Alt attribute

The alt attribute is used in HTML and XHTML documents to specify text that is to be rendered when the element to which it is applied cannot be rendered. In HTML 4.01, the attribute is required for the img and area element types. It is optional for the input element type and the deprecated applet element type.


Alternative text is especially useful in the following situations:
*For people with low bandwidth connections, who may opt not to load graphics
*For people using handheld devices
*For people with disabilities who use assistive technology, such as refreshable braille displays or screen readers
*For people using a pay per transferred data connection
*For people who may not have Adobe Flash enabled
*Search engine optimization: most search engines interpret the meaning of objects by analyzing their alt attribute

In the early years of Internet development, alternative text was particularly helpful to people using text-only browsers (like Lynx). Nowadays, even when graphical capabilities are taken for granted, alternative text is still highly appreciated by users with accessibility requirements and users looking for ways to optimize their network bandwidth use.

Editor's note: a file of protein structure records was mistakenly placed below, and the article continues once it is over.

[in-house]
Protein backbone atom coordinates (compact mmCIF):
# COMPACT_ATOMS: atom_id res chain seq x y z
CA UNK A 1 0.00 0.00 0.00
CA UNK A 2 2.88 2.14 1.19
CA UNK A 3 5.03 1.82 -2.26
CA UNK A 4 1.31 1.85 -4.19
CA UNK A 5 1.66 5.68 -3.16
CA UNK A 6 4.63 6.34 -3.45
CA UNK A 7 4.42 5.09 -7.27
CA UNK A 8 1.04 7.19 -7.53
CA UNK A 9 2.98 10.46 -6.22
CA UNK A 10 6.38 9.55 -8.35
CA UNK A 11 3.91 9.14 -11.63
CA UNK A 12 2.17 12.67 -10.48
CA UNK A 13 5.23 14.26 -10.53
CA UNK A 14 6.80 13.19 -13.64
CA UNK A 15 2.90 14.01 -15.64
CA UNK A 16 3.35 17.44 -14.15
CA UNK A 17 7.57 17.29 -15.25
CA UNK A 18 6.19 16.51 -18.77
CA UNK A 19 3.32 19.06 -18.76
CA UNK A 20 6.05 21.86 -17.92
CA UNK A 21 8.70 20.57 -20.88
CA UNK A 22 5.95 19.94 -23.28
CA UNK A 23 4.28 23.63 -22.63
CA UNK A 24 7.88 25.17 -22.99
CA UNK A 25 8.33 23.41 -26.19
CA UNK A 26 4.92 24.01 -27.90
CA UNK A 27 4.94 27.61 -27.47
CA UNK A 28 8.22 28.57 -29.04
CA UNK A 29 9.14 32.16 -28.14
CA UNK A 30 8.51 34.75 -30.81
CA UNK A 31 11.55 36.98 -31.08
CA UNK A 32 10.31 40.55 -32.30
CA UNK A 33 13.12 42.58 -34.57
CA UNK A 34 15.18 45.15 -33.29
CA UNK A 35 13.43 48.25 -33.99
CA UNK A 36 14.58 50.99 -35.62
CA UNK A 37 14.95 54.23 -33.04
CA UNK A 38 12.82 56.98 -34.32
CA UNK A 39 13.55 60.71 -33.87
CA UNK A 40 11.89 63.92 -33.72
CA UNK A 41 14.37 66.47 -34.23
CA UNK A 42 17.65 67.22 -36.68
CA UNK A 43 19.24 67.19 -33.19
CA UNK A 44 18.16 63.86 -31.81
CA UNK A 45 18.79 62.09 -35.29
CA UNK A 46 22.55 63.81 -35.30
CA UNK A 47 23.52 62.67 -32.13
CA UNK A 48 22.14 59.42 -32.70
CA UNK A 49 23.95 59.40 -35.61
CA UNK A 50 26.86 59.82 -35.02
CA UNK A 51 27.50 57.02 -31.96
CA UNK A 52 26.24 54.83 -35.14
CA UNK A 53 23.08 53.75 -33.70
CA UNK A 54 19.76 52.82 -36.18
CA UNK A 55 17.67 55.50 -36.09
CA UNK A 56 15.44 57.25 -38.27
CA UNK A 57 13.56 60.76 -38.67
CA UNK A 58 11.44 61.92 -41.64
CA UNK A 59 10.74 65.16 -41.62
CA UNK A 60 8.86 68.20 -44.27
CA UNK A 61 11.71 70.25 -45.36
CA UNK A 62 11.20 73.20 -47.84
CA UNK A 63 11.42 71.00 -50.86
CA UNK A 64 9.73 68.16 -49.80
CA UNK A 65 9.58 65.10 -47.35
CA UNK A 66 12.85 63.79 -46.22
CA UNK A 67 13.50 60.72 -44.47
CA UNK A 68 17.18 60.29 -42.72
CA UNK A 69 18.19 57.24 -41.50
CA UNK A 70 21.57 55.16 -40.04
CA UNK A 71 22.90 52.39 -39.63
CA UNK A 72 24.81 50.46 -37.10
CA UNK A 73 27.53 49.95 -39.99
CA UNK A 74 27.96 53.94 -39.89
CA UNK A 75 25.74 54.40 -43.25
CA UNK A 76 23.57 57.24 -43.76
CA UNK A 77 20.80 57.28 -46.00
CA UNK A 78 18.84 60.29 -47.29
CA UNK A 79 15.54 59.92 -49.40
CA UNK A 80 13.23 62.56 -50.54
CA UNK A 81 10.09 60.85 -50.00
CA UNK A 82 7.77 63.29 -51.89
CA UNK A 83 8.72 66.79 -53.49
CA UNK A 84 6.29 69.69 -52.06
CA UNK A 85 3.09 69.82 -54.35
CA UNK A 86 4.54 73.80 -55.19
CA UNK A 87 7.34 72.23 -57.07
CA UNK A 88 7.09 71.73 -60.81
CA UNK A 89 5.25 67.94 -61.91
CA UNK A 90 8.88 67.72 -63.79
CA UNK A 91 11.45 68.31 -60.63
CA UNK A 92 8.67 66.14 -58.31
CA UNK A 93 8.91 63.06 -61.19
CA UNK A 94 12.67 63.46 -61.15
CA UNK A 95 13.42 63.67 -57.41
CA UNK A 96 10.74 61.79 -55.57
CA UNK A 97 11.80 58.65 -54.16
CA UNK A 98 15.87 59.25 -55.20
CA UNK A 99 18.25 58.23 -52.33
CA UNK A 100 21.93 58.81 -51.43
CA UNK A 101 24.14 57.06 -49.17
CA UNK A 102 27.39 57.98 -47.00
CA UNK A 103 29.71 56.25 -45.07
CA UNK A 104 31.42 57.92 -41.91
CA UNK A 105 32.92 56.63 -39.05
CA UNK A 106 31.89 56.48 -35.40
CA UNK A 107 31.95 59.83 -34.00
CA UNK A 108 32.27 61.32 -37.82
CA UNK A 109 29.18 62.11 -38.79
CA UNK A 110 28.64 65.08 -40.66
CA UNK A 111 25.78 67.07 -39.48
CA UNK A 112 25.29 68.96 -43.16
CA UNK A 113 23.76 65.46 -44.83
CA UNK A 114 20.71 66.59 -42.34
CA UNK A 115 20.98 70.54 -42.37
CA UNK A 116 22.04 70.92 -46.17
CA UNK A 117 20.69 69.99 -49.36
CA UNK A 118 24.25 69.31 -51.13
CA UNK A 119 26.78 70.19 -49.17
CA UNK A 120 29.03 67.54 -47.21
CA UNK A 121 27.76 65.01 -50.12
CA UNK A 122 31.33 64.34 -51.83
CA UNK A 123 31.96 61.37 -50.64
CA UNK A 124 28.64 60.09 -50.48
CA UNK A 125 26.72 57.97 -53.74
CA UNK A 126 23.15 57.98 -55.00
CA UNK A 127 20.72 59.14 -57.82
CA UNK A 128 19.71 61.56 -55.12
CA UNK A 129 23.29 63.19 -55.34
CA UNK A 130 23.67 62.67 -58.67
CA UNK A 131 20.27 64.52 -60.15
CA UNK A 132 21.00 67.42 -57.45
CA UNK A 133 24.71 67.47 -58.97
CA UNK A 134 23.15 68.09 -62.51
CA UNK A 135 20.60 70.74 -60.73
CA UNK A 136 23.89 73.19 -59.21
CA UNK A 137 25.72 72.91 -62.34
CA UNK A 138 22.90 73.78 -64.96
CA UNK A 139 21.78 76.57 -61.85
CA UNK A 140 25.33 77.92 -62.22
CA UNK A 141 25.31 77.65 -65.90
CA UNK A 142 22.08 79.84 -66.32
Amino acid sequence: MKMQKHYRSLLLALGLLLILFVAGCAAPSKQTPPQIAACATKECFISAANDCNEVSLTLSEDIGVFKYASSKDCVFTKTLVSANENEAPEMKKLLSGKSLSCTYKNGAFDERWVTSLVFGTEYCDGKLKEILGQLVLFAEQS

While the use of "meaningful" alt text is necessary to comply with accessibility standards, and is good practice, sometimes an image is used for purely decorative purposes. In this case, one should use an empty alt attribute (alt="").

The "alt tag" Misnomer

The alt attribute is commonly, but incorrectly, referred to as an image's "alt tag". It is not intended to provide "pop up" text or tooltips when a user's mouse hovers over the image, though alt text has historically been presented in this way in some web browsers; HTML's title attribute is intended for supplementary information that can be used in this way. (To use alt correctly and suppress the tooltip that some web browsers generate, a web author can use an empty title attribute.)


Two people approached him. They greeted him, and he gave them the bag.

ee also

*longdesc attribute

External links

* [ W3C spec section on 'How to specify alternate text']
* [ Dive in to accessibility page on alt text]
* [ Content Accessibility Tutorial]
* [ Guidelines on alt texts in img elements] by Jukka Korpela
* [ Easy tutorial on writing alt attributes] by Estelle Weyl
* [ Mini-FAQ about the alternate text of images] by Ian Hickson
* [ Optimising Alt Attributes] Guidelines from EggRage

Wikimedia Foundation. 2010.

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